ABC Wednesday

0 thoughts on “T is for Titans”

  1. Interesting and informative post as always and what a fun look back at some old movies. I rarely watch movies anymore, but I had seen most of these. Hope the rest of your week goes well, Roger! Enjoy!

    Sylvia

    Like

  2. I don’t think I have seen any of the films you mentioned, although I have heard of the remake of the Titans. Not really my cup of tea though, so I don’t think I will watch this in the cinema. I love the way how you connect all the dots and make one story out of it.

    Like

  3. Very Titanic post!

    I’m surprised, (and glad) that you didn’t find a way to work Titanic into your movie list.
    And as always I was fascinated by the details.
    I’m all about the little stuff that nobody else knows or notices.

    Theres another T for you. Trivia!

    Ta-Ta

    Troy

    Like

  4. I liked “Remembering the Titans”. Like you and the review said, predictable, but good.

    I also think the name Titans is a great name for a football team and am surprised it took so long for someone to pick up on it (and that the original team dumped the name). I also think that the current Titans’ logo is one of the best in the NFL.

    I am looking forward to seeing the new “Clash of the Titans”. When I first saw the original, only a year or so after it’s release, I liked it. But it has not held up well at all.

    Like

  5. Ah, Harry Hamlin’s ‘Clash of the Titans’ …not the best Greek mythology film that was made but I still loved it because I just have a fascination with all those wonderful Greek myths and legends. Can’t wait to see the remake.

    Like

  6. Once again, meticulous detail about your chosen entry! I haven’t seen Remember the Titans for years. Another one I do remember and really like is Glory Road. It’s about Don Haskins (Josh Lucas) who, in 1966, led Texas Western to the NCAA national championship with the first all-black starting line up. Definitely Titans in their own right.

    Like

  7. Gosh what a wide raging post and full of lovely factoids.
    Clash of the Titans usually appears sometime over Christmas on tv here. The robotic owl is rather sweet, only worth watching for Ray Harryhausen’s stop motion animation.

    Like

  8. I think the librarian is showing! You remind me of my husband, who can remember the most amazing things if it relates to football, but can’t remember the name of someone he met ten minutes ago.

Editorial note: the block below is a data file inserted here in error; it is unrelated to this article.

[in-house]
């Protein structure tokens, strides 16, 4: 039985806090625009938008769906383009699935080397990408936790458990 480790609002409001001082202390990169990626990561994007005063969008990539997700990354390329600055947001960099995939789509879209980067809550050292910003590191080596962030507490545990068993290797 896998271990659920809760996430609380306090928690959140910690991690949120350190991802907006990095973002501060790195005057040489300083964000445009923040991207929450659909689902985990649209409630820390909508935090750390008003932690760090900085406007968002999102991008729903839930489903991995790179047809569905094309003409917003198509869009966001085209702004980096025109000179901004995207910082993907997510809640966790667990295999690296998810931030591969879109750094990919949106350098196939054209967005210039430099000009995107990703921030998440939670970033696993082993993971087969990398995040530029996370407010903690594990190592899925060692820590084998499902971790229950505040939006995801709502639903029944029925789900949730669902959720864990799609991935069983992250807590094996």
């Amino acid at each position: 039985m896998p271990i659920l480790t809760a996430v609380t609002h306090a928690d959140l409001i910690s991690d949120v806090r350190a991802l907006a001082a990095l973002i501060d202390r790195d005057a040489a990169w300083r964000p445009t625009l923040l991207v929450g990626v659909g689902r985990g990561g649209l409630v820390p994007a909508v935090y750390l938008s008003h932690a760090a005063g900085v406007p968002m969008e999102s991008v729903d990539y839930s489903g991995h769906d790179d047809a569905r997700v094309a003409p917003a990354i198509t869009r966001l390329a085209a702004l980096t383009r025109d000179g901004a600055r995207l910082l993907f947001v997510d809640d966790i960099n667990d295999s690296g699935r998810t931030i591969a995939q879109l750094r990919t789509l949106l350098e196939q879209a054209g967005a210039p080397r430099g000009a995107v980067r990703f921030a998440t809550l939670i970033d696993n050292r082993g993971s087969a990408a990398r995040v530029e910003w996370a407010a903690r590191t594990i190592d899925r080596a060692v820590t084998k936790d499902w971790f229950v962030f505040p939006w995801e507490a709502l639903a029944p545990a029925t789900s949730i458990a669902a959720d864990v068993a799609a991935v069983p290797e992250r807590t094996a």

I am, by the way, a fan of the Tennessee Titans. And I did enjoy the movie – but I happen to be fond of “feel good” movies. Escapism, that’s my idea of entertainment.

    Like

  9. These days, I don’t go to the movies to watch movies.

    Before we had kids, I worked for a corporation joint with odeon company. They owned half the cinemas in New Zealand. there were about 10 in Auckland. We could watch for free. The two of us watched so much movies that it lasted a life time.

    Now, once in a blue moon, I take the kids. Now that I am addicted to blogging, I don’t even watch TV. LOL. I do recognise the first two actors.

    Like

  10. Dear Roger,
    Thank you for visiting my T-post earlier. Sigge the tabby tomcat seems to have won the hearts of many. But did you understand my translation of the poem? Maybe not.

    Your lastest post, about Titans, shows your gift for making sense out of subject matter that I would not even try to understand. You see pattern where others see chaos!

    Take care!
    Anna
    For the benefit of visitors to you who are curious about my post:
    Anna’s Ts

    Like

  11. Is it not good to remake a film just so you can update its particular effects? Hollywood doesn’t look to think so. The classic claymation and stop motion sequences of old are some of the initial things we think about when bringing up the subject of mythology movies. But one still cannot help but think how totally awful it would look if it were updated.

    Like

  12. i loved this i am in10 grade and we are doing a project on ths moves this really helped me in what i needed to know thonaks very much i love these post and i wish i could mmet u and leanere more about this movie thanks and hope u have a great day

    love jessica
    mccranie

    Like

Leave a Reply

Fill in your details below or click an icon to log in:

WordPress.com Logo

You are commenting using your WordPress.com account. Log Out /  Change )

Google photo

You are commenting using your Google account. Log Out /  Change )

Twitter picture

You are commenting using your Twitter account. Log Out /  Change )

Facebook photo

You are commenting using your Facebook account. Log Out /  Change )

Connecting to %s